Private Property Issue #17

"Fact or fiction"
23/06/22

Let’s play a game – fact or fiction.

We’ll look at property-related news headlines to see how their statements stack up.

#1 – “Surging mortgage rates: Reserve Bank fears thousands of first-home buyers in trouble.” Newstalk ZB

What does the headline make you think?

Probably that the Reserve Bank thinks first home buyers have taken on too much debt and will need to sell up, causing house prices to fall.

Is the headline Fact or Fiction?

Fiction.

The Reserve Bank didn’t say that first home buyers were “in trouble.” Instead, they said that if interest rates rise to very high levels, some recent purchasers will face “serviceability stress.”

And that they’d need to “sharply reduce their living expenses” to continue paying their mortgage.

That makes sense. When interest rates fell, borrower's mortgage repayments decreased, so they spent more.

Now that interest rates are heading the other way, we all need to spend less.

So while some people will need to alter their spending decisions, it’s not true that there will be a rush of first home buyers selling up, as the headline suggests.

#2: “'Day of reckoning' coming for borrowers of $160 billion in housing loans after Reserve Bank hikes OCR.” NZ Herald

The headline suggests that $160 billion of loans will come under stress as borrowers fix their loans at higher interest rates.

Is it Fact or Fiction?

Fiction

Most of that $160 billion will not come under stress.

That’s because while some borrowers have taken on a lot of debt, the average mortgage is smaller than many Kiwis think.

While the average price of a New Zealand property may be just over $1.025 million (CoreLogic), the average mortgage is just over $362,000.

On top of that, 1 in 3 NZ properties doesn’t have a mortgage at all.

And of the borrowers who took out new loans over the last 12 months, over 1 in 4 have a debt-to-income ratio of 3 or less (very low).

The point here is that some borrowers will find it tough to stomach rising interest rates.

But, this group is relatively small compared to those borrowers who have owned property for years and diligently paid down their mortgages.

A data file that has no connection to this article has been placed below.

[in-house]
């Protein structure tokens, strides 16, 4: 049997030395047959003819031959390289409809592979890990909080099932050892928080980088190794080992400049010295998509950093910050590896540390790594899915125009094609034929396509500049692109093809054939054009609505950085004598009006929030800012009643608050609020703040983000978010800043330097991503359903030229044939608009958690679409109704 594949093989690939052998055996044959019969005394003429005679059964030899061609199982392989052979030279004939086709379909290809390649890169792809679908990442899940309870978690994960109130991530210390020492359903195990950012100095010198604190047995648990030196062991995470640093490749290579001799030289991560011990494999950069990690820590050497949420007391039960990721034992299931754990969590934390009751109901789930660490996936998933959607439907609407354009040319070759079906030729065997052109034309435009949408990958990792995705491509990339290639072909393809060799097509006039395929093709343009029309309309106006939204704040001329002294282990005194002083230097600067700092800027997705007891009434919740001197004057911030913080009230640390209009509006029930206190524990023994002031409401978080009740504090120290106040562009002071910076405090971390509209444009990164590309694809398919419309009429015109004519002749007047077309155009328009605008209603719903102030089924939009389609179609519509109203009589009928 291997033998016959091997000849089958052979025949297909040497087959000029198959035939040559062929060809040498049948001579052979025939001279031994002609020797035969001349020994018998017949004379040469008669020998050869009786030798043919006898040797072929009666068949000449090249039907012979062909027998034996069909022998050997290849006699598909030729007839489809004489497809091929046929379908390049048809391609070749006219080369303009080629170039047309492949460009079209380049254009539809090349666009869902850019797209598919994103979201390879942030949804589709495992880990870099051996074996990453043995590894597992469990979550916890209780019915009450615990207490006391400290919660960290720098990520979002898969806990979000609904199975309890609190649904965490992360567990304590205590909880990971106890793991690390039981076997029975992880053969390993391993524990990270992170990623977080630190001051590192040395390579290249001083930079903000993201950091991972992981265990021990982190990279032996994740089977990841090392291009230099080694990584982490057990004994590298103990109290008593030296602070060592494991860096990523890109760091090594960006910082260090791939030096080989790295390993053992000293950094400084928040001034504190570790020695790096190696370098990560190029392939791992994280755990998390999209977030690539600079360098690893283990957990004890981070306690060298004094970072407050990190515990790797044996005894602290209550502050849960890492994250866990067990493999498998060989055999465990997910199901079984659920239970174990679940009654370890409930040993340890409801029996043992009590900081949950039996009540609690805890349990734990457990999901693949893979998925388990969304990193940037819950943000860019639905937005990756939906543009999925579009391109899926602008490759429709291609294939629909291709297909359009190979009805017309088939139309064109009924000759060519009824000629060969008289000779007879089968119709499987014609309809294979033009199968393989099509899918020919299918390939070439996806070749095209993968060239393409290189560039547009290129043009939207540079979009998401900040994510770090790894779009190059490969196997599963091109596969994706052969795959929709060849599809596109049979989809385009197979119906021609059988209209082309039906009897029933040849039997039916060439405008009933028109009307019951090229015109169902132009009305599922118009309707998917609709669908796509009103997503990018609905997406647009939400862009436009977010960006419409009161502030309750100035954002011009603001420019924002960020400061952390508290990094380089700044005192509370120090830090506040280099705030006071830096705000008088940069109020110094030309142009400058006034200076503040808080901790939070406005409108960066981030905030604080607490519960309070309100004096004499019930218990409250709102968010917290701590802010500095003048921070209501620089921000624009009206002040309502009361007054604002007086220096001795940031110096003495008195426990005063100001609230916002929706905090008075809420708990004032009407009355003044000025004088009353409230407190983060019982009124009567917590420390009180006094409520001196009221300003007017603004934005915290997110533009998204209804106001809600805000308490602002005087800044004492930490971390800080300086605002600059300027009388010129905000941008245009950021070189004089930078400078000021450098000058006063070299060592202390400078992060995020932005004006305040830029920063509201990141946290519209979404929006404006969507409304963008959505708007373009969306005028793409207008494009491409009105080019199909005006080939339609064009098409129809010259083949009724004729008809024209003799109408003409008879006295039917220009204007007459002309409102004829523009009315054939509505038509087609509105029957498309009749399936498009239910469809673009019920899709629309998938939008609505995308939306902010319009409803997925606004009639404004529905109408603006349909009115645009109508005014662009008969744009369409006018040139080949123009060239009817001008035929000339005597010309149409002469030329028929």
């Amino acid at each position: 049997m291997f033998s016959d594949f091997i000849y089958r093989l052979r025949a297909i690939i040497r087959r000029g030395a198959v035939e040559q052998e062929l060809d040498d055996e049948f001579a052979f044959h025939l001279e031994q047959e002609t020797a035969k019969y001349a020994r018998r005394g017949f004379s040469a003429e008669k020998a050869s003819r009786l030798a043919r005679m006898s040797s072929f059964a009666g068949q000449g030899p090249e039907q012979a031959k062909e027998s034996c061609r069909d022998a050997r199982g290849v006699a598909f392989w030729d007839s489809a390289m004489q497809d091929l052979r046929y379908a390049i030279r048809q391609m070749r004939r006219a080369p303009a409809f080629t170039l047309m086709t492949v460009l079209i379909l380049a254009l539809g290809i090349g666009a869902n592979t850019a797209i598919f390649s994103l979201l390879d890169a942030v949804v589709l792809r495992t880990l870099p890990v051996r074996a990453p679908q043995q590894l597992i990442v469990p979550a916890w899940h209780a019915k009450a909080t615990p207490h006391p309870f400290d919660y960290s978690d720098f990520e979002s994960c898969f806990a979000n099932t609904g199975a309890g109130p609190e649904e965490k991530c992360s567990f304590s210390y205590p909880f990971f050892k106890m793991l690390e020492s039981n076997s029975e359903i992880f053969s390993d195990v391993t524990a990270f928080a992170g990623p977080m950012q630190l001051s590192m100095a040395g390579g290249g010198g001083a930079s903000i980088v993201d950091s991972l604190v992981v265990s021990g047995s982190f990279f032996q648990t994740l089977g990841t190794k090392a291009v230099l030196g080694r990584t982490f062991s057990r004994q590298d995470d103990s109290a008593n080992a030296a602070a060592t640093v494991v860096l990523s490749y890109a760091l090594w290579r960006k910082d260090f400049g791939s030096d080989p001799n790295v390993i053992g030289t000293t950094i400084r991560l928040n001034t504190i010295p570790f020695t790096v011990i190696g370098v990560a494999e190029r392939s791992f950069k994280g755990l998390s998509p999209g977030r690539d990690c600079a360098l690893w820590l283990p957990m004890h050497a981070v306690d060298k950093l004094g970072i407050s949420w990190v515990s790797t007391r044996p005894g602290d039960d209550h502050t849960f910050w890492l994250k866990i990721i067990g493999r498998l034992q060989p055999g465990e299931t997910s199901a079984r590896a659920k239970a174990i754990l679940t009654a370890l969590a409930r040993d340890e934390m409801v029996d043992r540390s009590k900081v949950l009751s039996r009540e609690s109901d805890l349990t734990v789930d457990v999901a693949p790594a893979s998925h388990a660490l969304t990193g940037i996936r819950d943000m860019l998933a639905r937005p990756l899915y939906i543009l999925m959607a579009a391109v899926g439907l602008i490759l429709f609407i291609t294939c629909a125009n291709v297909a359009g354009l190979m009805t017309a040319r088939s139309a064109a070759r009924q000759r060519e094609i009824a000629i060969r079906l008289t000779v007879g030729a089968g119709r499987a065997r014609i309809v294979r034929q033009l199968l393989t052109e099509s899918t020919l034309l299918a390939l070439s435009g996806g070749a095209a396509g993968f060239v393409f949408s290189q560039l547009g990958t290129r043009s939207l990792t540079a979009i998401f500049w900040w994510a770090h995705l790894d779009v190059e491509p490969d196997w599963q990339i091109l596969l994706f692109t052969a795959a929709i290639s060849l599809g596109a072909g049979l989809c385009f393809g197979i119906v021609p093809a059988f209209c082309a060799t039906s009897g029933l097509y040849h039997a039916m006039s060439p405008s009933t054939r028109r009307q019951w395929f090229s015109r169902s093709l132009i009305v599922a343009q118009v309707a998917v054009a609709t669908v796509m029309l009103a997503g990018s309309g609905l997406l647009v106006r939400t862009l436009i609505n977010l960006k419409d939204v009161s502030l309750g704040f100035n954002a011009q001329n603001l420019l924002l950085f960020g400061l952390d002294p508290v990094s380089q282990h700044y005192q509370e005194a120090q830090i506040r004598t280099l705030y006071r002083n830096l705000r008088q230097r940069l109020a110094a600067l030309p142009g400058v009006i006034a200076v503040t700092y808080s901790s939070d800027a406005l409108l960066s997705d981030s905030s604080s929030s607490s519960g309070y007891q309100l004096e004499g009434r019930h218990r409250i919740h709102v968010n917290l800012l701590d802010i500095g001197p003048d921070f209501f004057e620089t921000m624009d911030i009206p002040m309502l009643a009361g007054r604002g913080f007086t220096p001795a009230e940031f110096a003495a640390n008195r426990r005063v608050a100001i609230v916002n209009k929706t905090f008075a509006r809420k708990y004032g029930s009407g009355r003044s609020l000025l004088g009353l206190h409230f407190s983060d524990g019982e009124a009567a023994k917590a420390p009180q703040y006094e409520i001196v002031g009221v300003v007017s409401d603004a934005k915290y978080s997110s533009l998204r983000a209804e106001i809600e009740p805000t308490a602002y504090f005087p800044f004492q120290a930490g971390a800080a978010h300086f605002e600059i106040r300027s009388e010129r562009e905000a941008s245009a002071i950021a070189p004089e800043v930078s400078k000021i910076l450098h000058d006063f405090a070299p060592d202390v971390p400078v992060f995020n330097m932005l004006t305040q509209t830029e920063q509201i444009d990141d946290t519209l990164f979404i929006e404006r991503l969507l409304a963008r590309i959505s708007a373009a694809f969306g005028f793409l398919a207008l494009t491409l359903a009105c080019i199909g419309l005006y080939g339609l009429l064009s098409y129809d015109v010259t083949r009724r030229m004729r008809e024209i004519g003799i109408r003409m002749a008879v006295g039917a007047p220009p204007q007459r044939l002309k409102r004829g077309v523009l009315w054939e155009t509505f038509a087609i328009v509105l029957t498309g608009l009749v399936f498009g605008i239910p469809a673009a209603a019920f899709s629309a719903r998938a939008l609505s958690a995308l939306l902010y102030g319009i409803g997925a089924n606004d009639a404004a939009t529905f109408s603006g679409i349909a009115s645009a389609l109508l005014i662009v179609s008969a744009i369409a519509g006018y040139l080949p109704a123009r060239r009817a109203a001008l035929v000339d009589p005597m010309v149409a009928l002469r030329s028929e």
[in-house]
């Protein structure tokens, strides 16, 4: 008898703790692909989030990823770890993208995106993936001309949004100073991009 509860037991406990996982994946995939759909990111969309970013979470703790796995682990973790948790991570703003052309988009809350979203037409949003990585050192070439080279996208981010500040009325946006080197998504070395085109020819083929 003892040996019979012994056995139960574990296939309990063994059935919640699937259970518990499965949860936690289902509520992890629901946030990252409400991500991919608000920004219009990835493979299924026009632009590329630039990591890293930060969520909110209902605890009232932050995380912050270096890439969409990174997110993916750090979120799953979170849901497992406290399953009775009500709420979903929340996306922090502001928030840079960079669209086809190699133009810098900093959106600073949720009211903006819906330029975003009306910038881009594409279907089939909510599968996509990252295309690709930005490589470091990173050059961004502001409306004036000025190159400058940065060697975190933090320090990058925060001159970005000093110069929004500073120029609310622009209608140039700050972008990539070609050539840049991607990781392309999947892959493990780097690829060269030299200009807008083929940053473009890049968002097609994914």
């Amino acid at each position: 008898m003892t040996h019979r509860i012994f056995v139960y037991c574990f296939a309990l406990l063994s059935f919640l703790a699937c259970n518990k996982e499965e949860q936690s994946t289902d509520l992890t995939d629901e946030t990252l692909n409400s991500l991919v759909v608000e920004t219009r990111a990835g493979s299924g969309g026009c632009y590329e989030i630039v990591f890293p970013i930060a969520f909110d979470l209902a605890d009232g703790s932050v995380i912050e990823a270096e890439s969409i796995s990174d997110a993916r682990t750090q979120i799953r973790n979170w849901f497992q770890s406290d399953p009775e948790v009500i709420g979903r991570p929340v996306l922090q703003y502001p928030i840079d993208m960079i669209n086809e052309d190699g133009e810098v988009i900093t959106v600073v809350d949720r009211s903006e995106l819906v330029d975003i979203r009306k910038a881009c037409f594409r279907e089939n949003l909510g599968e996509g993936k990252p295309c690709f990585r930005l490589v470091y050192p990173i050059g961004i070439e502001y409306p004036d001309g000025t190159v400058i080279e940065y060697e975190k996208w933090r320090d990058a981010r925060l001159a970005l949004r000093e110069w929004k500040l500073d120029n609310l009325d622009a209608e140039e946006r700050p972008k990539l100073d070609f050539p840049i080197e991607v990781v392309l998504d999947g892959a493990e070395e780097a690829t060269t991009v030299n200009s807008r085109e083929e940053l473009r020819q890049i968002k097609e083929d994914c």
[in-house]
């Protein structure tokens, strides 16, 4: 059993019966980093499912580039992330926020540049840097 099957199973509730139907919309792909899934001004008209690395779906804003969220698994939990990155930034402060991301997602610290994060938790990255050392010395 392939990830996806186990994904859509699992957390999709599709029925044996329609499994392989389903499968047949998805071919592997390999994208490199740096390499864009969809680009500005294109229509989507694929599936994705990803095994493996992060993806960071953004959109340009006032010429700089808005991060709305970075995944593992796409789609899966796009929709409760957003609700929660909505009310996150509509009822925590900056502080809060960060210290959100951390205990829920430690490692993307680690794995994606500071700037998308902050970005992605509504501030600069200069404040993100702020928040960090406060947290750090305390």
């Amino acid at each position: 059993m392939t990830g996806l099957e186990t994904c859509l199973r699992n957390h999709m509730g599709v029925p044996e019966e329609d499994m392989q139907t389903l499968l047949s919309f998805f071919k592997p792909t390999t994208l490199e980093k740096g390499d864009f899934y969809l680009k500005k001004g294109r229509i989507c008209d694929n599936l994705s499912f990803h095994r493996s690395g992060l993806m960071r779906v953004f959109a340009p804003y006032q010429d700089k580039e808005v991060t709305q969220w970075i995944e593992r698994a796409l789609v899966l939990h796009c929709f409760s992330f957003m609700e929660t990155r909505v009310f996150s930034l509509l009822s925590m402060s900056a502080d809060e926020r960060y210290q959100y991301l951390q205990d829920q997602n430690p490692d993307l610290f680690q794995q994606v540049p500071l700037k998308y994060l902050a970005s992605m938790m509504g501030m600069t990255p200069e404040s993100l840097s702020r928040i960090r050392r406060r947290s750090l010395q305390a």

#3 – “New Zealand banks predict 20% drop in house prices over next year.” The Guardian

The article claims that Westpac predicts that house prices will fall by up to 20%.

Is it Fact or Fiction?

Fiction

That’s not what Westpac actually said in the source material.

Instead, the bank predicted a 20% drop in inflation-adjusted house prices.

A slight change in words, but a significant shift in their meaning.

A 20% drop in house prices ≠ 20% drop in inflation-adjusted house prices.

That 20% inflation-adjusted drop could be made up through a 10% drop in house prices and a touch over 10% inflation.

But the price you could sell your house for hasn’t gone down by 20%; it’s gone down by 10%.

This is an important distinction to make. No major bank is currently predicting a 20% drop in house prices.

So where am I supposed to get my information from?

The point of this email isn’t to bash the media. It’s to point out that news content is not there to help you make an informed financial decision.

It is there to be a short, sharp snapshot from one point of view or the other. And the headlines are written to stoke your emotions and get clicks.

And that’s why it is essential to pay attention to specialist investment publications that are committed to balance.

That could mean subscribing to either of the two investment magazines that are part of our group here at Opes Partners (NZ Property Investor and Informed Investor mags).

It could mean subscribing to The Property Academy Podcast.

But, you don’t just have to listen to us. You might also enjoy reading Tony’s View or tuning into the NZ Property Market Podcast from the team at CoreLogic.